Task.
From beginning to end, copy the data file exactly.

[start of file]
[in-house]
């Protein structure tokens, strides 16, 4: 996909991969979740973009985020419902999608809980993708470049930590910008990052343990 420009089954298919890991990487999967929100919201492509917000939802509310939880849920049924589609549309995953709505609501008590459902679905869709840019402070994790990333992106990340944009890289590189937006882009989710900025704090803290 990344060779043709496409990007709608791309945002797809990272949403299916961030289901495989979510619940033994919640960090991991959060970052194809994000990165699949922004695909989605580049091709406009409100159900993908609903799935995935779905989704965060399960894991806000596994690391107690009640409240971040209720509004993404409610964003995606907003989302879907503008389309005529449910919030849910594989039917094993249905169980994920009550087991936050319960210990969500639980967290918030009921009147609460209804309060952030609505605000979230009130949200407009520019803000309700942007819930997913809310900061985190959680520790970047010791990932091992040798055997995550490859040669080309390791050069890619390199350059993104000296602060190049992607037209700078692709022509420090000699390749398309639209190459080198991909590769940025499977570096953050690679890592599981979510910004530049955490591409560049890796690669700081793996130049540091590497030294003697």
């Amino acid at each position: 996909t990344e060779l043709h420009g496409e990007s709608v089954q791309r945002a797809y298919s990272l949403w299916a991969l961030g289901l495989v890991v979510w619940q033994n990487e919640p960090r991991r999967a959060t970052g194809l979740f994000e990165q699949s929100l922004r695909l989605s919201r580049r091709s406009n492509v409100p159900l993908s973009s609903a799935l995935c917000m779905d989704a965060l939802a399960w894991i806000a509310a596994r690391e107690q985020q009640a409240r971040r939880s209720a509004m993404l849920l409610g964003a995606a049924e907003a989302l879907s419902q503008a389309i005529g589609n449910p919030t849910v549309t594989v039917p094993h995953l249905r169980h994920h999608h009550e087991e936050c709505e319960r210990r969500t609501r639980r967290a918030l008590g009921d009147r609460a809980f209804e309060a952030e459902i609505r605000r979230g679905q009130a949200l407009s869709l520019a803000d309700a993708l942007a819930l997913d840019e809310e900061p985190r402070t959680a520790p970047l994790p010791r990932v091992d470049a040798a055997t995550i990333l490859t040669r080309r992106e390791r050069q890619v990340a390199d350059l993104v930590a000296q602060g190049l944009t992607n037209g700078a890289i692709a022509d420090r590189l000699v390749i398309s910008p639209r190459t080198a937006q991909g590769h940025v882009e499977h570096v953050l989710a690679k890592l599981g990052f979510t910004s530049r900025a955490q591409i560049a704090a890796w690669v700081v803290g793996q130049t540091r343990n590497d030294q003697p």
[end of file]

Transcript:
[in-house]
């Protein structure tokens, strides 16, 4: 996909991969979740973009985020419902999608809980993708470049930590910008990052343990 420009089954298919890991990487999967929100919201492509917000939802509310939880849920049924589609549309995953709505609501008590459902679905869709840019402070994790990333992106990340944009890289590189937006882009989710900025704090803290 990344060779043709496409990007709608791309945002797809990272949403299916961030289901495989979510619940033994919640960090991991959060970052194809994000990165699949922004695909989605580049091709406009409100159900993908609903799935995935779905989704965060399960894991806000596994690391107690009640409240971040209720509004993404409610964003995606907003989302879907503008389309005529449910919030849910594989039917094993249905169980994920009550087991936050319960210990969500639980967290918030009921009147609460209804309060952030609505605000979230009130949200407009520019803000309700942007819930997913809310900061985190959680520790970047010791990932091992040798055997995550490859040669080309390791050069890619390199350059993104000296602060190049992607037209700078692709022509420090000699390749398309639209190459080198991909590769940025499977570096953050690679890592599981979510910004530049955490591409560049890796690669700081793996130049540091590497030294003697």
């Amino acid at each position: 996909t990344e060779l043709h420009g496409e990007s709608v089954q791309r945002a797809y298919s990272l949403w299916a991969l961030g289901l495989v890991v979510w619940q033994n990487e919640p960090r991991r999967a959060t970052g194809l979740f994000e990165q699949s929100l922004r695909l989605s919201r580049r091709s406009n492509v409100p159900l993908s973009s609903a799935l995935c917000m779905d989704a965060l939802a399960w894991i806000a509310a596994r690391e107690q985020q009640a409240r971040r939880s209720a509004m993404l849920l409610g964003a995606a049924e907003a989302l879907s419902q503008a389309i005529g589609n449910p919030t849910v549309t594989v039917p094993h995953l249905r169980h994920h999608h009550e087991e936050c709505e319960r210990r969500t609501r639980r967290a918030l008590g009921d009147r609460a809980f209804e309060a952030e459902i609505r605000r979230g679905q009130a949200l407009s869709l520019a803000d309700a993708l942007a819930l997913d840019e809310e900061p985190r402070t959680a520790p970047l994790p010791r990932v091992d470049a040798a055997t995550i990333l490859t040669r080309r992106e390791r050069q890619v990340a390199d350059l993104v930590a000296q602060g190049l944009t992607n037209g700078a890289i692709a022509d420090r590189l000699v390749i398309s910008p639209r190459t080198a937006q991909g590769h940025v882009e499977h570096v953050l989710a690679k890592l599981g990052f979510t910004s530049r900025a955490q591409i560049a704090a890796w690669v700081v803290g793996q130049t540091r343990n590497d030294q003697p």